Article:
Winter is still refusing to loosen it's grip on us.... it's not official yet, but according to the Met Office we're set for our coldest March since 1962.The cold spell is certainly taking it's toll on our fishing. Air temperatures have been driven down by bitterly cold easterly winds and water temperatures over the last week have ranged from 36°F - 40°F.
From what I've read, it's probably the water temperature that has slowed the fishing and been responsible for the lack of surface activity from trout - even when we have had a trickle of Olives. Apparently, at 38°F and below, appetites may be suppressed and digestive systems operate very slowly.
I managed two sessions on the river last week and on both occasions there was a sparse hatch of Large Dark Olives, but no rising fish. I did spot a few fish and watched for a while as duns floated over them - they showed no interest - suppressed appetites or still digesting ? Interestingly, I did try a selection of nymphs on these fish, but they wouldn't look at them either.
Luckily, not all the fish were struggling with the conditions and a few have shown an interest in the nymph.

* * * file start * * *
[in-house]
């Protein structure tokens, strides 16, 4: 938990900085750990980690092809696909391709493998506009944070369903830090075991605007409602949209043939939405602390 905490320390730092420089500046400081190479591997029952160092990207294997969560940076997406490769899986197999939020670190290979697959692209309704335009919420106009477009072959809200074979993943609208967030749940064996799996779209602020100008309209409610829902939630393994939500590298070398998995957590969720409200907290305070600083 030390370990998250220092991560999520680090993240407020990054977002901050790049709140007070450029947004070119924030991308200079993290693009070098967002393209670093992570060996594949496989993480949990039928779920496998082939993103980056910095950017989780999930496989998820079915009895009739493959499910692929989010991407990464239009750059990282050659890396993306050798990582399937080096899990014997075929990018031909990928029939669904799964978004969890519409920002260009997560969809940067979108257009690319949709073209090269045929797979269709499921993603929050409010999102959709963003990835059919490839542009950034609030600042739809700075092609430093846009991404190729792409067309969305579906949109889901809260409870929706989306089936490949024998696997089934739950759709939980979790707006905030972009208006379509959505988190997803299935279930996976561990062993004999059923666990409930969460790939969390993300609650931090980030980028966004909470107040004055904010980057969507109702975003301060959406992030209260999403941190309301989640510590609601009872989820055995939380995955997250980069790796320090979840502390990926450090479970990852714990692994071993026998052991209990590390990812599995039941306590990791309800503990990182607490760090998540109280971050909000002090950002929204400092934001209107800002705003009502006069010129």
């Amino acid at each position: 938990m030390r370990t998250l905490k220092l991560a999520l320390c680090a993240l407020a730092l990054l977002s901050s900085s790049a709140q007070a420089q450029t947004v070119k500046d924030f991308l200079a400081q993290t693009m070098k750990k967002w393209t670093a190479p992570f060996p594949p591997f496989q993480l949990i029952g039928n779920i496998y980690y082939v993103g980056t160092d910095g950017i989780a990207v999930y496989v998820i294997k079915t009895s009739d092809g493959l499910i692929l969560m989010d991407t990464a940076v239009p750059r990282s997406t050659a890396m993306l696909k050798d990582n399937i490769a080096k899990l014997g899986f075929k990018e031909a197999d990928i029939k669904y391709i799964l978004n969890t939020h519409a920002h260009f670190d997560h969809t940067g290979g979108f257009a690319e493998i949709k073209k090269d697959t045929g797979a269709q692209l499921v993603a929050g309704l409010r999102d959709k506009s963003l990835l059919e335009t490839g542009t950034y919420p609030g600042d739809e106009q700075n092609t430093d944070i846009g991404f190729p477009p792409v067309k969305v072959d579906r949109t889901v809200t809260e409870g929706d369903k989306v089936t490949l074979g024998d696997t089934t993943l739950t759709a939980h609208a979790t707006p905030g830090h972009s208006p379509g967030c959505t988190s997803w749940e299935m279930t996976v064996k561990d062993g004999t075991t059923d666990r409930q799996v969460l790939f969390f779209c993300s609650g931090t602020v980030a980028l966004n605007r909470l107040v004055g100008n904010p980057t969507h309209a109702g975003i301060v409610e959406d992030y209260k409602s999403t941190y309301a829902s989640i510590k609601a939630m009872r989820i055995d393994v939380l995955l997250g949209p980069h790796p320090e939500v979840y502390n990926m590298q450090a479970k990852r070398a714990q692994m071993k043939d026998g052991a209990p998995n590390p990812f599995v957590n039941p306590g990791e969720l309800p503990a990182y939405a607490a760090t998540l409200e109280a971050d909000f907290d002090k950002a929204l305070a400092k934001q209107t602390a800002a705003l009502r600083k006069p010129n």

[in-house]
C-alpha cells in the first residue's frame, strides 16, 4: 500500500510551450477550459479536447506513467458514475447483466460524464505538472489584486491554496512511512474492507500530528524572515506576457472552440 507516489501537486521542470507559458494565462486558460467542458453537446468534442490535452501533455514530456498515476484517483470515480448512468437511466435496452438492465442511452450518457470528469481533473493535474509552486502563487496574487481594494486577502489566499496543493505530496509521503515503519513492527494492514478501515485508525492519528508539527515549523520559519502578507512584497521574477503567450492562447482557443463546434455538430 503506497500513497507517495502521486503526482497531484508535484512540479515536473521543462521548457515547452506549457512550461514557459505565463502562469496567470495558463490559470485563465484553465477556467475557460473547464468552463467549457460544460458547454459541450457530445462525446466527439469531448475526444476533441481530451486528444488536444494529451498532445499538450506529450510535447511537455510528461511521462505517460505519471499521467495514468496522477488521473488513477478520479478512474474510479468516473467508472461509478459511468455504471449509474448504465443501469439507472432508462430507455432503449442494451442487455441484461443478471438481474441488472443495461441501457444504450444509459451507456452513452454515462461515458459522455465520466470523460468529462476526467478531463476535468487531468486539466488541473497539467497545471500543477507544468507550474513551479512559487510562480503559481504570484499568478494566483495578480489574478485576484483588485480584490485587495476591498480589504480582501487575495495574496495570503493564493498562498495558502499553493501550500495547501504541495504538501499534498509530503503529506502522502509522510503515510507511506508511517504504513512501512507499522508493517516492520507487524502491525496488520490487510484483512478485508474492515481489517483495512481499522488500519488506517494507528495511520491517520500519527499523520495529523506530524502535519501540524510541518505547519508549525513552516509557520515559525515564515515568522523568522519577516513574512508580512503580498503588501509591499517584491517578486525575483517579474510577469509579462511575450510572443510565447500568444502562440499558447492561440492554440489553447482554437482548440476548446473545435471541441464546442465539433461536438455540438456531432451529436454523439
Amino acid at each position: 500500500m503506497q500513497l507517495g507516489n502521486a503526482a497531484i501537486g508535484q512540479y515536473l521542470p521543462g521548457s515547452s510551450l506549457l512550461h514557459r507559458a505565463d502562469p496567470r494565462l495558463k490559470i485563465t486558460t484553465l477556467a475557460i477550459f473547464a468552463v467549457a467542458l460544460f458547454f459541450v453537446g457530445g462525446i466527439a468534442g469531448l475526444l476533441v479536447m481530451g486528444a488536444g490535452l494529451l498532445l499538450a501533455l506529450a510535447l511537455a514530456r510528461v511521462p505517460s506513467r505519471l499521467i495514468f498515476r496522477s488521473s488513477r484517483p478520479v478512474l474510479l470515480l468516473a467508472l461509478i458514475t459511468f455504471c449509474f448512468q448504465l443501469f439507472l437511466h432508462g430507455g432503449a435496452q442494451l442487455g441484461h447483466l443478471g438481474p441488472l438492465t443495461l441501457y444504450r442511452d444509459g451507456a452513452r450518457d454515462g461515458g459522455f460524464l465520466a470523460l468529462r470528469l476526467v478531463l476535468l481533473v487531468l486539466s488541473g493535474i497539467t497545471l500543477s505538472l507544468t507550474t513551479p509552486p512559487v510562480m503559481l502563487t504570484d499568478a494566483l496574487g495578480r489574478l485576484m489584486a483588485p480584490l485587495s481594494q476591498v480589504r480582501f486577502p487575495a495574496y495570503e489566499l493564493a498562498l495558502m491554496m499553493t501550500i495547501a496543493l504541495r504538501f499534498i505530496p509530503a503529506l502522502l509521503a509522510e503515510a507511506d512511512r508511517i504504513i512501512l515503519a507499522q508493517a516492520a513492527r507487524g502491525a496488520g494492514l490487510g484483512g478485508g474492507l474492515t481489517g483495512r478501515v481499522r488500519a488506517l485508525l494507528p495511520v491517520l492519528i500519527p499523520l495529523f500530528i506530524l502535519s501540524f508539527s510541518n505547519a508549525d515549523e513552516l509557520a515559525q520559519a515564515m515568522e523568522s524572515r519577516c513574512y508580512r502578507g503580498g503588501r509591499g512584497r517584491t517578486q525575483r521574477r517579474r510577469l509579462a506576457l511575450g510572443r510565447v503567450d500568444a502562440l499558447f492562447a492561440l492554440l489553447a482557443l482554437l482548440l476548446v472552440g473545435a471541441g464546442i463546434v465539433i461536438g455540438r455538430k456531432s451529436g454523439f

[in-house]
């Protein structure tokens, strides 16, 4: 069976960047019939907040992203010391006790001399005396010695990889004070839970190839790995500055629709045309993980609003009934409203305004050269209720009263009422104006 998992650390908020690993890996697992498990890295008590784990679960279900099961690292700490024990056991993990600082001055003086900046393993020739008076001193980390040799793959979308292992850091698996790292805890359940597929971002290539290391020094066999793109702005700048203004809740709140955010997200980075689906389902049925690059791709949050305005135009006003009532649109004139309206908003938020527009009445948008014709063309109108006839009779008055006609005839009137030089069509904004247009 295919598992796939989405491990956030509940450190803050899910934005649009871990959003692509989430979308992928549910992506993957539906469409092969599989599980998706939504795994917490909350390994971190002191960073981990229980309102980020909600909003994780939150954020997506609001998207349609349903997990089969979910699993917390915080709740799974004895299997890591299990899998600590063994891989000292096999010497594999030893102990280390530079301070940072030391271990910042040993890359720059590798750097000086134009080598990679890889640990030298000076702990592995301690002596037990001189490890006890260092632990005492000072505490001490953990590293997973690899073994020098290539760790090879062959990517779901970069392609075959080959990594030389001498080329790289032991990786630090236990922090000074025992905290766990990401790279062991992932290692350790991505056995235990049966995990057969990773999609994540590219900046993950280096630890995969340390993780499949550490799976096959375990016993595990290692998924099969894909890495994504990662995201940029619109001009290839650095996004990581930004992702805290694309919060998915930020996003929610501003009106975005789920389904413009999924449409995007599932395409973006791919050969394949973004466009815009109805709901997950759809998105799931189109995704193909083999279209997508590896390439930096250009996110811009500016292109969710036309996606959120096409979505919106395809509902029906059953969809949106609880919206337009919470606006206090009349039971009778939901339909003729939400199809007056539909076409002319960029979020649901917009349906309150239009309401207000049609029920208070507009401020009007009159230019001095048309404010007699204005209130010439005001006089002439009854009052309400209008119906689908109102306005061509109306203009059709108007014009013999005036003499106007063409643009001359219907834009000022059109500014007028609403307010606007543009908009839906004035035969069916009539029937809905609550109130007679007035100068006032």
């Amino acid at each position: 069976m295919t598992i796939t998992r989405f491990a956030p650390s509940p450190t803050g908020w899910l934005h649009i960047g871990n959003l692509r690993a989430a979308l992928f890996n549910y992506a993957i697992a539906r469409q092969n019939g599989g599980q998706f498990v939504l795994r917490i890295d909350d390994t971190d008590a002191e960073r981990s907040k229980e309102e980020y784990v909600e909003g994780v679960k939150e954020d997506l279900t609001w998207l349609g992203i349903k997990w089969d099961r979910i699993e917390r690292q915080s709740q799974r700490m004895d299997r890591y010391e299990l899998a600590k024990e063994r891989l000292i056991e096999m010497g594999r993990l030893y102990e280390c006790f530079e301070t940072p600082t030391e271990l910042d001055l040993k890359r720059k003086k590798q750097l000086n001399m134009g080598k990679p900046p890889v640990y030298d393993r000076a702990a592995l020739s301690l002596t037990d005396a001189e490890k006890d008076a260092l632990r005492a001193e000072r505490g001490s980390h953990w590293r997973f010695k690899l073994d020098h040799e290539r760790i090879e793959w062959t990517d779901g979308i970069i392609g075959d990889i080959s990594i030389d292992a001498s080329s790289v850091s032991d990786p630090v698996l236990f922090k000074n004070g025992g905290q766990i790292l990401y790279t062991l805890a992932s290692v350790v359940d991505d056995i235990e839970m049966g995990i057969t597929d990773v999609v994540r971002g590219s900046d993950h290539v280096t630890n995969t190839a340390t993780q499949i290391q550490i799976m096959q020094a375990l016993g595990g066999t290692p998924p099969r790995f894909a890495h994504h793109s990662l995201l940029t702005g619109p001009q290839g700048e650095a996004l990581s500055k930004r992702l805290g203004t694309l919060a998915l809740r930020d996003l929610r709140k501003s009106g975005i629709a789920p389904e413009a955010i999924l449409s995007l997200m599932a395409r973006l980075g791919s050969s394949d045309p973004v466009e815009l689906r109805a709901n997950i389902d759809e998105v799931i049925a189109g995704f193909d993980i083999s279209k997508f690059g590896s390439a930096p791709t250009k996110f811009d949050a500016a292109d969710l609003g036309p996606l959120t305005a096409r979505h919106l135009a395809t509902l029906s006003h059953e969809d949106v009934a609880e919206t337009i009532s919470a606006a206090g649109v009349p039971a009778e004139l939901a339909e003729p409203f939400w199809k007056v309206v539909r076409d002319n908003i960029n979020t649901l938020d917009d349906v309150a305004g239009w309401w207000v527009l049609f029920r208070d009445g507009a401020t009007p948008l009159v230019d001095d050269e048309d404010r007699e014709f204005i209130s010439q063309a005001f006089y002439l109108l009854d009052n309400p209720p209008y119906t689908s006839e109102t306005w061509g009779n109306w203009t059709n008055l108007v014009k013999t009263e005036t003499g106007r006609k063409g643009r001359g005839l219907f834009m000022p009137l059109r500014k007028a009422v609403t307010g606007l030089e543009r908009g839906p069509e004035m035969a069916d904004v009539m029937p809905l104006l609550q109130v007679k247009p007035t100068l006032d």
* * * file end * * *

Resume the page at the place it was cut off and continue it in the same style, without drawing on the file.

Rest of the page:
From what I've heard on the fishing grapevine, decent hatches have been witnessed by some and larger numbers of duns have got fish feeding at the surface - one friend reported a fifteen minute rise, resulting in one fish just under 2lbs and another lost. So there is the chance of sport to the dries, it may just a case of being in the right place at the right time at the moment.
The sunshine over the last couple of days may be enough to get things moving, another friend found good numbers of duns and rising fish on a recent outing, check out his blog, so with a sunny day forecast for tomorrow (Monday) I'll be out hoping for my first nymph free session of the season.